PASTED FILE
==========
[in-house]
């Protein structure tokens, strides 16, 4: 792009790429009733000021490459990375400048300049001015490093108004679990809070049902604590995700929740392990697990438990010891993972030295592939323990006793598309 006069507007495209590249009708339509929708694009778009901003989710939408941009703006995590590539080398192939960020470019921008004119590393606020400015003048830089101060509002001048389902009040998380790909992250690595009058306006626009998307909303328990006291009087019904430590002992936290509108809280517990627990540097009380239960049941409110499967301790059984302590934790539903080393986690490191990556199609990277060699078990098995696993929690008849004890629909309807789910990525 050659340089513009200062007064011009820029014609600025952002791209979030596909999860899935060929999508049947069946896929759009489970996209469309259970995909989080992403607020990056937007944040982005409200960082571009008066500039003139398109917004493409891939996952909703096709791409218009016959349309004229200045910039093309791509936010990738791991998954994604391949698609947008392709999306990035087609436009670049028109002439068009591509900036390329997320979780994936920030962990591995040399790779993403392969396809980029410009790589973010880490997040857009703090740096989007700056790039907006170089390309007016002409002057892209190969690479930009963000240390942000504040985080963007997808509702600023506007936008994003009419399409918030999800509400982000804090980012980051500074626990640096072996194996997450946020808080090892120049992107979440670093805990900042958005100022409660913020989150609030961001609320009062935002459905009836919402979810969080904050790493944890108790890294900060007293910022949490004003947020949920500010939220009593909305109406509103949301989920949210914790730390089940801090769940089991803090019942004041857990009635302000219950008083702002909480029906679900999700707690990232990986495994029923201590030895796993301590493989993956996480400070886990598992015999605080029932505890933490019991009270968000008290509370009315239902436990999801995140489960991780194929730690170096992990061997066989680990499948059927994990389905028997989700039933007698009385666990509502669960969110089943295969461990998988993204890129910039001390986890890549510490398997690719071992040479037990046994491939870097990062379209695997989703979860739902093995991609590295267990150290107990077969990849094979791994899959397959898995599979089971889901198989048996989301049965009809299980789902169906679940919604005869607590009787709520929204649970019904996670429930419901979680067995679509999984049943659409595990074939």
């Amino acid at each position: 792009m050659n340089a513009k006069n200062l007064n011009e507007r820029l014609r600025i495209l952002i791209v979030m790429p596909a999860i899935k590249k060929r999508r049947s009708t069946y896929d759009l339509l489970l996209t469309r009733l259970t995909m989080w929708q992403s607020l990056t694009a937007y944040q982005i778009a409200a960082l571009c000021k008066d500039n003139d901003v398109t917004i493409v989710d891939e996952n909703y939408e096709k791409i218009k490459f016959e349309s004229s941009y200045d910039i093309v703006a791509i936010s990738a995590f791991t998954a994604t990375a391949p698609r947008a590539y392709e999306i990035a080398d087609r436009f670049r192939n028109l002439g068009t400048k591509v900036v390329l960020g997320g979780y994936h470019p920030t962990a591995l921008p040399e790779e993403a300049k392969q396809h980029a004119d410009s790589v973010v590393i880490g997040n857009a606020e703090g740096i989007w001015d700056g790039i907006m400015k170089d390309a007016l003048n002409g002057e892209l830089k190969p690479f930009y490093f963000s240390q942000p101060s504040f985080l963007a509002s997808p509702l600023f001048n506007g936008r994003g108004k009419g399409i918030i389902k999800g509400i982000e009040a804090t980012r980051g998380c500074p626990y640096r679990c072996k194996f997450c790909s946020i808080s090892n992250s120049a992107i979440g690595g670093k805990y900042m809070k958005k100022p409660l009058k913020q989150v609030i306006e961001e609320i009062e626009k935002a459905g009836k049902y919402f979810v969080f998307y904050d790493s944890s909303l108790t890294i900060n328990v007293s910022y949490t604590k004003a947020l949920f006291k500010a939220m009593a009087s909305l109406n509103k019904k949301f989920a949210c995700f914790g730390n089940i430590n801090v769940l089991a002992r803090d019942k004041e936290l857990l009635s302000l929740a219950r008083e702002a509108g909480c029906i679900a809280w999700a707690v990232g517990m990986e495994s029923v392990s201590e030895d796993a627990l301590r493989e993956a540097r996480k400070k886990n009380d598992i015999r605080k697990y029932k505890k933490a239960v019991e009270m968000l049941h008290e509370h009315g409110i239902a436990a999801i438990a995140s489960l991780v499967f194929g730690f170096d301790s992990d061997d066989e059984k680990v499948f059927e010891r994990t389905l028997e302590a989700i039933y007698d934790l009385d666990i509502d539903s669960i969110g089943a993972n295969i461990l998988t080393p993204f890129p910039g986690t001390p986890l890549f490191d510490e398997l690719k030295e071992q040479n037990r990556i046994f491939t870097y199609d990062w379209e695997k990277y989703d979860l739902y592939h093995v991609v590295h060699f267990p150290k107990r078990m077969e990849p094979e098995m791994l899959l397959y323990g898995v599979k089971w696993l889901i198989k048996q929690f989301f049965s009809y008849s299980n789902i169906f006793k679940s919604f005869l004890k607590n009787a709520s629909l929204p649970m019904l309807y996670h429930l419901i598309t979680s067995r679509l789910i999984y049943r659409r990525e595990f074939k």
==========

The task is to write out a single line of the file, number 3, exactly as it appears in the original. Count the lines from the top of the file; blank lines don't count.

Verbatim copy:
């Amino acid at each position: 792009m050659n340089a513009k006069n200062l007064n011009e507007r820029l014609r600025i495209l952002i791209v979030m790429p596909a999860i899935k590249k060929r999508r049947s009708t069946y896929d759009l339509l489970l996209t469309r009733l259970t995909m989080w929708q992403s607020l990056t694009a937007y944040q982005i778009a409200a960082l571009c000021k008066d500039n003139d901003v398109t917004i493409v989710d891939e996952n909703y939408e096709k791409i218009k490459f016959e349309s004229s941009y200045d910039i093309v703006a791509i936010s990738a995590f791991t998954a994604t990375a391949p698609r947008a590539y392709e999306i990035a080398d087609r436009f670049r192939n028109l002439g068009t400048k591509v900036v390329l960020g997320g979780y994936h470019p920030t962990a591995l921008p040399e790779e993403a300049k392969q396809h980029a004119d410009s790589v973010v590393i880490g997040n857009a606020e703090g740096i989007w001015d700056g790039i907006m400015k170089d390309a007016l003048n002409g002057e892209l830089k190969p690479f930009y490093f963000s240390q942000p101060s504040f985080l963007a509002s997808p509702l600023f001048n506007g936008r994003g108004k009419g399409i918030i389902k999800g509400i982000e009040a804090t980012r980051g998380c500074p626990y640096r679990c072996k194996f997450c790909s946020i808080s090892n992250s120049a992107i979440g690595g670093k805990y900042m809070k958005k100022p409660l009058k913020q989150v609030i306006e961001e609320i009062e626009k935002a459905g009836k049902y919402f979810v969080f998307y904050d790493s944890s909303l108790t890294i900060n328990v007293s910022y949490t604590k004003a947020l949920f006291k500010a939220m009593a009087s909305l109406n509103k019904k949301f989920a949210c995700f914790g730390n089940i430590n801090v769940l089991a002992r803090d019942k004041e936290l857990l009635s302000l929740a219950r008083e702002a509108g909480c029906i679900a809280w999700a707690v990232g517990m990986e495994s029923v392990s201590e030895d796993a627990l301590r493989e993956a540097r996480k400070k886990n009380d598992i015999r605080k697990y029932k505890k933490a239960v019991e009270m968000l049941h008290e509370h009315g409110i239902a436990a999801i438990a995140s489960l991780v499967f194929g730690f170096d301790s992990d061997d066989e059984k680990v499948f059927e010891r994990t389905l028997e302590a989700i039933y007698d934790l009385d666990i509502d539903s669960i969110g089943a993972n295969i461990l998988t080393p993204f890129p910039g986690t001390p986890l890549f490191d510490e398997l690719k030295e071992q040479n037990r990556i046994f491939t870097y199609d990062w379209e695997k990277y989703d979860l739902y592939h093995v991609v590295h060699f267990p150290k107990r078990m077969e990849p094979e098995m791994l899959l397959y323990g898995v599979k089971w696993l889901i198989k048996q929690f989301f049965s009809y008849s299980n789902i169906f006793k679940s919604f005869l004890k607590n009787a709520s629909l929204p649970m019904l309807y996670h429930l419901i598309t979680s067995r679509l789910i999984y049943r659409r990525e595990f074939k």